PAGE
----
The unique conditions leading into the spring of 2013 may be leading us into even more potential problems. A dry growing season last summer combined with poor forage growth in the fall has left almost no standing forage in many pastures. In short, as we approach spring there is not much out there, and if forecasts are correct - conditions for spring growth may not be great either. On the cow side of the pasture/ livestock equation, in many cases we are looking at some mighty hungry individuals. Hay is scarce and expensive and concentrates are higher than many of us can remember them ever being. This has led many producers to design a management program to “just get them through the winter” rather than meeting the cattle’s nutritional requirements and that may give us problems leading into my next scenario.
The first thing that I think we may want to look at is perhaps dry-lotting our livestock a little longer this year. I know, that may be difficult with the shortage of forages and the price of hay and grain. But we may not have much choice in this if we don’t see some moisture come our way. Producers who are short of hay in the spring are likely to want to turn livestock out on pasture as soon as they can. The problem with this practice is the cost to production in those pastures during the growing season. Grazing before grass plants reach the third leaf stage causes a reduction in herbage production which can reduce stocking rate and animal performance and have awful consequences for the grass plants. Grazing before that third leaf stage on native range or tame grass pastures can result in a loss of over 60% of the potential forage production and perhaps even worse. This lost potential production will translate into lost pounds of calf production and perhaps the very health and vitality of your pasture. Livestock producers need to consider this loss of calf and pasture production when they decide whether to feed hay a little longer or to turn cattle out on pasture before the grass is ready. Another downside is the fact that you are opening the pasture up for a weed infestation and the costs of control and renovation of the pasture.
It depends heavily on if, and when, we get any moisture, and what the conditions are in March and April. But my gut feeling says we need to wait at least until June 1 and perhaps June 15 to put our cows out into the pastures. That means we need to find and, at the very least, manage our forage resources to stretch them about 4-6 more weeks than normal and if you haven’t already, consider culling cows. Every cowherd has a bottom 20 to 50 percent, and they aren’t that difficult to identify. This group will consist of all open and dry cows, late-calvers, and all cows with small, poor-doing calves. It will also include your older and thinner cows, as well as all cows with bad eyes, bad udders and other structural problems. Other candidates are those that may have an attitude or are hard handling, high headed cows. If you have saved heifers back to breed for next year, you may want to consider liquidating them as well. Don’t wait until your forage resources are depleted and your cows are thin. You will lose both ways if you do that. Our best bet is to do some heavy praying for moisture!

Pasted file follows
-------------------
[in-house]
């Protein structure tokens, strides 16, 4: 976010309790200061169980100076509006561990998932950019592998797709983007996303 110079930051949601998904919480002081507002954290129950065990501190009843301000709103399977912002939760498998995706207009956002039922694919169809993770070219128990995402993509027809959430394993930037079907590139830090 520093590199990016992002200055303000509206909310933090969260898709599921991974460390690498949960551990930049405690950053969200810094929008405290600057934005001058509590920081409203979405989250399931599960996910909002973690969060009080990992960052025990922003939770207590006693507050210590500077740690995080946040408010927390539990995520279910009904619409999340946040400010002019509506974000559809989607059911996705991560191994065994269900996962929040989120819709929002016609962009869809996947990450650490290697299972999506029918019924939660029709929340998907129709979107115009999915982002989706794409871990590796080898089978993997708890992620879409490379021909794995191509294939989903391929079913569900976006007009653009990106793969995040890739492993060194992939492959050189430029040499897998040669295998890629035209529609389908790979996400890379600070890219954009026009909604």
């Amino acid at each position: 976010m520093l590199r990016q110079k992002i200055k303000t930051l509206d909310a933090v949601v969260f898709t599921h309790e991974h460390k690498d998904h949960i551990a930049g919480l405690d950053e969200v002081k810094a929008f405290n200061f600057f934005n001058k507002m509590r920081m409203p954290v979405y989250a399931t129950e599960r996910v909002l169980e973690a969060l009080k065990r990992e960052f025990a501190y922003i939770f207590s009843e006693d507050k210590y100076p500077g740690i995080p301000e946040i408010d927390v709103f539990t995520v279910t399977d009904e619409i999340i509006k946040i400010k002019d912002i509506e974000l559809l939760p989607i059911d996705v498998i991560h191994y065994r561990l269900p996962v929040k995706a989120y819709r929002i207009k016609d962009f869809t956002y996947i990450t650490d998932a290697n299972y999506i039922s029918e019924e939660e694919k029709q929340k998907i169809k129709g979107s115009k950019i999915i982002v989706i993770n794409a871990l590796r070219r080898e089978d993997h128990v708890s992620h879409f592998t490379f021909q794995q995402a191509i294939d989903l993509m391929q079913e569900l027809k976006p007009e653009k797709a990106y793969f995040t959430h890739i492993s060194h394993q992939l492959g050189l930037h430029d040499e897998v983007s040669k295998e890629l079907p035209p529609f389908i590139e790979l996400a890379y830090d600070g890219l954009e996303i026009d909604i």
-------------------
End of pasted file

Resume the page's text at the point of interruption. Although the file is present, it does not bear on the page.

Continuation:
If you don’t have the hay, low quality roughages and/or grain or distillers to mix with it, and down to the bare bones (perhaps a bad analogy) with your herd, then you may want to consider perhaps planting some early spring forages like oats, rye or other fast growing and tonnage making feeds, that you can graze early or utilize for “put-up hay. We need to really look at some alternative methods of management of supplying nutrients to our cattle. I suggest going to our website - for ideas. Next week we will continue this discussion and center on grazing rates and rental rates!
]The preceding information comes from the research and personal observations of the writer which may or may not reflect the views of UNL or UNL Extension. For more further information on these or other topics contact D. A. Lienemann, UNL Extension Educator for Webster County in Red Cloud, (402) 746-3417 or email to: or go to the website at: